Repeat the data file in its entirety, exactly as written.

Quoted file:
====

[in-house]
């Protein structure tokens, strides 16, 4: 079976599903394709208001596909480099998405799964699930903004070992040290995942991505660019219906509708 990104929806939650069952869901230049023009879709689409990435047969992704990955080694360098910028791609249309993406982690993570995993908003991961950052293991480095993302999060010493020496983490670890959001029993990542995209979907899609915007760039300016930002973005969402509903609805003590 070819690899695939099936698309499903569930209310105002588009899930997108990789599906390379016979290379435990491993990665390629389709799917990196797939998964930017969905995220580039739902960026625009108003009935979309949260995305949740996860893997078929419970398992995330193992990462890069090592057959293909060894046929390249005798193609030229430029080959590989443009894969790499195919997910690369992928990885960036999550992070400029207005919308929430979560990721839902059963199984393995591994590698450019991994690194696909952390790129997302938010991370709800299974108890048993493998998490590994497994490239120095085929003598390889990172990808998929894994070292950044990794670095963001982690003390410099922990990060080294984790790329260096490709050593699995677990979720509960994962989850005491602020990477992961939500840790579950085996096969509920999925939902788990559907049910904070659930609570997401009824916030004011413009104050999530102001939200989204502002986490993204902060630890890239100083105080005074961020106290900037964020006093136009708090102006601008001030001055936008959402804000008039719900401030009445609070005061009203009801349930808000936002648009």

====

[in-house]
């Protein structure tokens, strides 16, 4: 079976599903394709208001596909480099998405799964699930903004070992040290995942991505660019219906509708 990104929806939650069952869901230049023009879709689409990435047969992704990955080694360098910028791609249309993406982690993570995993908003991961950052293991480095993302999060010493020496983490670890959001029993990542995209979907899609915007760039300016930002973005969402509903609805003590 070819690899695939099936698309499903569930209310105002588009899930997108990789599906390379016979290379435990491993990665390629389709799917990196797939998964930017969905995220580039739902960026625009108003009935979309949260995305949740996860893997078929419970398992995330193992990462890069090592057959293909060894046929390249005798193609030229430029080959590989443009894969790499195919997910690369992928990885960036999550992070400029207005919308929430979560990721839902059963199984393995591994590698450019991994690194696909952390790129997302938010991370709800299974108890048993493998998490590994497994490239120095085929003598390889990172990808998929894994070292950044990794670095963001982690003390410099922990990060080294984790790329260096490709050593699995677990979720509960994962989850005491602020990477992961939500840790579950085996096969509920999925939902788990559907049910904070659930609570997401009824916030004011413009104050999530102001939200989204502002986490993204902060630890890239100083105080005074961020106290900037964020006093136009708090102006601008001030001055936008959402804000008039719900401030009445609070005061009203009801349930808000936002648009």